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Can Kazakhstan Stay the Course on Economic Reform?

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Can Kazakhstan Stay the Course on Economic Reform?

As Astana moves from crisis management to long-term planning mode, the challenge will be whether the government can stick to its economic reform plans. 

Can Kazakhstan Stay the Course on Economic Reform?
Credit: Depositphotos

This week, Kazakhstan’s President Kassym-Jomart Tokayev shuffled his government. Besides new Prime Minister Olzhas Bektenov, notable new appointments included Finance Minister Madi Takiyev, and National Economy Minister Nurlan Baybazarov. The fresh faces in the economic bloc come as Tokayev pledges to pursue a new economic course, including promises to reduce the state’s outsized role in the economy, boost local production, and create a more efficient, market-led environment. 

Tokayev’s economic reform agenda has already begun to take shape this year with a string of new policies rolled out in recent months, including plans to lift state subsidies on gas, utilities, and some food products, develop new infrastructure, and introduce a new, more efficient Tax Code. This month, Kazakhstan’s national airline, Air Astana, is also set to list on the London Stock Exchange, ending an almost decade-long “will it, won’t it” tale since the government first mooted floating its flagship carrier in 2016. 

Astana’s motivation to reform the economy is clear. Last year, bulging state spending and a lower-than-expected tax take meant Kazakhstan registered a budget deficit of $6.2 billion, or 3.7 percent of GDP, on par with the deficit reported in 2020 at the height of COVID-19 pandemic. While the economy has expanded in recent years, performance has been lackluster compared to the heady growth days of the early 2000s. Once a darling of foreign oil and gas investors, Kazakhstan has long since failed to get any major new projects off the ground. Last year, the long-awaited expansion of the Tengiz oil field, the Tengiz Future Growth Project, was delayed again, prompting the IMF to downgrade its forecast for Kazakh GDP growth in 2024 from 4.2 to 3.1 percent. 

In many ways, the failures of Tokayev’s administration to get the economy moving in recent years can be put down to unfavorable political circumstances. The dust of the widespread protests that rocked Kazakhstan in January 2022 is only just beginning to settle, and Tokayev has been busy overseeing a lustration of sorts, pushing out loyalists of former President Nursultan Nazarbayev in favor of a new political and economic elite. Moreover, Russia’s war in Ukraine has presented a serious threat to Kazakhstan’s economic stability. Roughly 80 percent of Kazakh crude exports pass through Russian territory via the Caspian Pipeline Consortium (CPC) – which, already interrupted on dubious political grounds in 2022, has its terminal just west of Russia’s Novorossiysk port, unnervingly close to Ukrainian forays against Russian warships in the area in recent months.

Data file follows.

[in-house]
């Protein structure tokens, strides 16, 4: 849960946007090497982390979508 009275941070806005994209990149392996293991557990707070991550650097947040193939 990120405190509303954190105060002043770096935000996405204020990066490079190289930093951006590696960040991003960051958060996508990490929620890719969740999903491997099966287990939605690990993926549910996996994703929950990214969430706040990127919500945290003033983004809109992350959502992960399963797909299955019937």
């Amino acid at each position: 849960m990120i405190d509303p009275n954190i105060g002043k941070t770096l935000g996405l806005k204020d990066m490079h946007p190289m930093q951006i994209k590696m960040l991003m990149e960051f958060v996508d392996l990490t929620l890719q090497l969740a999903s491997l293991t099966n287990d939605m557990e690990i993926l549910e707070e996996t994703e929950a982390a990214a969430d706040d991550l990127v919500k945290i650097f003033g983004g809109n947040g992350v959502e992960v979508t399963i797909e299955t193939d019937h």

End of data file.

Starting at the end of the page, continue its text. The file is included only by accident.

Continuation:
Nevertheless, with the domestic political tensions that followed the January 2022 protests largely subsiding and the understanding that the war between Russia and Ukraine is here to stay, Tokayev appears to be refocusing his attention on economic reform. Tokayev’s State of the Nation address in September last year was devoted solely to economic policy and laid out prudent measures to decrease the state’s share in the economy and boost growth. These included convincing banks to lend more to the private sector, streamlining ministries, and maximizing Kazakhstan’s potential in promising sectors, such as renewables. 

All of these are broadly sensible policies; the proof will be in the pudding. None of the measures set out by Tokayev are new, and Kazakhstan has often tried and failed to implement them in the past. Kazakhstan’s failure to stay the course is often due to the adverse short-term consequences that such reforms entail. Lifting subsidies increases living costs for the population, and reducing the state’s share in the economy pushes up unemployment – factors that foster public dissatisfaction and prompt the government to backtrack on reforms. For example, it was the state’s efforts to lift price caps on LPG that provided the catalyst for the January 2022 protests in the first place – price controls that were quickly reinstated as the unrest grew. 

As the immediate fallout of the domestic and geopolitical turbulence of the last two years abates, the Tokayev administration is finally able to move out of crisis management mode and return to its economic agenda. While the direction of travel is positive, the real challenge will be seeing the reforms through. A tight socioeconomic climate and risk of public protest could easily see the government backtrack and much-needed reforms fall by the wayside.